With the year 1555, the stake returned to England. Secret informers were appointed in each district to report on all who did not attend the mass or who otherwise failed to conduct themselves as good Catholics. Among the first victims to suffer for their faith were Rogers and Hooper. The men who were burned during Mary’s reign died mainly because of their denial in the belief of transubstantiation—the actual presence of the body of Christ in the Lord’s Supper. The question was direct and there was no reasoning the matter. "What sayest thou?" was the question put to each of them. If in answer they said "flesh," they were acquitted; if in reply they said "bread," they were condemned to be burned.
Rogers had been an associate of Tyndale and Coverdale in translating the Scriptures. On the morning of February 4, he was awakened and led to Smithfield. In the crowd he saw his wife with their eleven children, the smallest still an infant. His persecutors thought that his fatherly instincts might prevail where they had failed, but in this they were mistaken. Refusing the pardon that was offered him, he replied; "That which I have preached will I seal with my blood." Accused of being a heretic, he calmly replied that this would be determined at the last day.
After this beginning, the work moved ahead rapidly. In order to strike terror to the populace as a whole, stakes were raised all over England. The clergy, thinking that seeing their pastors burned would terrorize the flock, arranged to have the Reformers burned in various places throughout England. Little did they realize that the people might be moved to pity by the sight and, admiring their heroism, would come to despise the tyranny that doomed them to such an awful death. A thrill of horror swept the nation.
Hooper, who had been a companion of Rogers at his initial trial, had expected to accompany him to the stake. Instead, however, he was told that he was to be transported back to Gloucester where he had been bishop. Though he welcomed the privilege of dying anywhere for Christ, to seal his testimony before the flock to which had preached filled him with joy. Arriving in Gloucester, he was met by a crowd of tearful people. Three days were allowed him before his execution. On February 9, he was led out. It was market day and not less than 7,000 people assembled to watch. He did not address those assembled, as he had been forced to give his promise to remain silent by the threat of having his tongue cut out. His courage and the serenity of his countenance, however, preached a more eloquent sermon than any words he might have framed.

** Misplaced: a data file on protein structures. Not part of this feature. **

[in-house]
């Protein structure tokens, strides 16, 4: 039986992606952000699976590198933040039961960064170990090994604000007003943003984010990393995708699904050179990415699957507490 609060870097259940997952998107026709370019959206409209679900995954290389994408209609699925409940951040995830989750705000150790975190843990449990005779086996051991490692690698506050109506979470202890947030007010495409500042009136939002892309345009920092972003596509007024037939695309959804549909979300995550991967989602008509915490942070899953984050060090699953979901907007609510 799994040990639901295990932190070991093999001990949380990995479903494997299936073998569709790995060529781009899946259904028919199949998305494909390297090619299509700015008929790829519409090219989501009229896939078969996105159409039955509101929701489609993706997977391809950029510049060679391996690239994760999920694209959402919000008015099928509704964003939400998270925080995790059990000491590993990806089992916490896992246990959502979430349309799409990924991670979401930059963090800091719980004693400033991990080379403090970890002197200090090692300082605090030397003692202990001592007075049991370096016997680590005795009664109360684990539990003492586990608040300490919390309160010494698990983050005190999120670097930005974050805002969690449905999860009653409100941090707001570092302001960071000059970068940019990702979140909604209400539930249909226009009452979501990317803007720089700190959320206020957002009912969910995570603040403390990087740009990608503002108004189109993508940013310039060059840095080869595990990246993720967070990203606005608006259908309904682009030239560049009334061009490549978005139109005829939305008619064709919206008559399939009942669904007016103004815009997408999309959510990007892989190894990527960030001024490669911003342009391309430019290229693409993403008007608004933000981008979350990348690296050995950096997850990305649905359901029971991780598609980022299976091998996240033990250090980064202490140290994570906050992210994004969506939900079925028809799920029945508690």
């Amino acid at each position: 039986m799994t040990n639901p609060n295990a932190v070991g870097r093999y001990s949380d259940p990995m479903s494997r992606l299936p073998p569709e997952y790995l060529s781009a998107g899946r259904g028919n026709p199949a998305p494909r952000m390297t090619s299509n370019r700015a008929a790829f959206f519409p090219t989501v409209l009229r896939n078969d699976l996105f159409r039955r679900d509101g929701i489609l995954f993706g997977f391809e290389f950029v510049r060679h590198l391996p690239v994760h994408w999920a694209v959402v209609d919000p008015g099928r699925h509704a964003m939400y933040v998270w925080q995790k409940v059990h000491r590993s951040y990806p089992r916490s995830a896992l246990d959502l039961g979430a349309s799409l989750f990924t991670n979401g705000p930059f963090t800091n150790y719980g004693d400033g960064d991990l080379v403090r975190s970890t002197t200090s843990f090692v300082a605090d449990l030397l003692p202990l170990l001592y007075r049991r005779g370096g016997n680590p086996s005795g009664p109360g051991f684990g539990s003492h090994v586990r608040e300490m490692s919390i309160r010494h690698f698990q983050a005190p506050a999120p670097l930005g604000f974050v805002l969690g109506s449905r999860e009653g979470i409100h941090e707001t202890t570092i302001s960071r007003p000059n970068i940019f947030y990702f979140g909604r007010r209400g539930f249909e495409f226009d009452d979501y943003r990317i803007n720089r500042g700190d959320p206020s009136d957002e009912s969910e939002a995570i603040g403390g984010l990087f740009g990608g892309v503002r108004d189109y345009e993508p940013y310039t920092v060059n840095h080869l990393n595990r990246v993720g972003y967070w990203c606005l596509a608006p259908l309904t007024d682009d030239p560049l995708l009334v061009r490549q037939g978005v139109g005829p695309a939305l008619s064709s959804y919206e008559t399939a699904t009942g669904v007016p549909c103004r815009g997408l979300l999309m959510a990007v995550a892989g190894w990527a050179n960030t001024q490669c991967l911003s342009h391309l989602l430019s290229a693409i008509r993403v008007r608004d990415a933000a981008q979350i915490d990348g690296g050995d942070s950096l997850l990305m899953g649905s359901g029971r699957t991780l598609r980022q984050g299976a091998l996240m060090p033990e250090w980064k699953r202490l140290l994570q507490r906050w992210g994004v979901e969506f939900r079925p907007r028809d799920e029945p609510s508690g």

Men were able to contrast the leniency with which the Romanists had been treated under Edward VI with the fierce cruelty of Mary. When Protestantism was in the ascendancy, not a single papist had died for his religion. A few priests had been deprived of their offices and revenue, but the vast majority had saved their livelihood by conforming. Now that popery had revived, no one could be a Protestant but at the peril of his life. All over England fires raged. From the child, to the elderly, without regard to sex, the victims were brought, sometimes singly, at other times by the dozens. An England that till now had placed a small price on the Reformation, awoke to a better idea of the value what Edward VI and Cranmer had given it.
The gloomiest year in the history of England was the last year of Mary. Drought and tempests had brought about a scarcity of food. Famine brought plague in its wake. Strange maladies attacked the population and a full half of the inhabitants fell sick. Many towns and villages were almost depopulated, and a sufficient number of laborers could not be found to even reap the fields. In many places the grain, instead of being carried to the barn, stood rotting in the fields. The kingdom was rapidly becoming a satrapy of Spain, and its prestige was year by year sinking in the eyes of foreign powers.
Between February 4, 1555, when Rogers was burned at Smithfield, and November 15, 1558, when five martyrs were burned in one fire at Canterbury just two days before Mary died, no less than 288 persons were burned alive at the stake.
Mary breathed her last on the morning of November 17, 1558. On the same day, but a few hours later, Cardinal Pole died. He along with Carranza, the Spanish priest who had been Mary’s confessor, had been chief counselor in carrying out the deeds that were to crown her reign with such infamy in England. The news of Mary’s death spreading rapidly through London caused general rejoicing. Wherever the news was told, it was heralded with great joy. The nation awoke as from a horrible nightmare.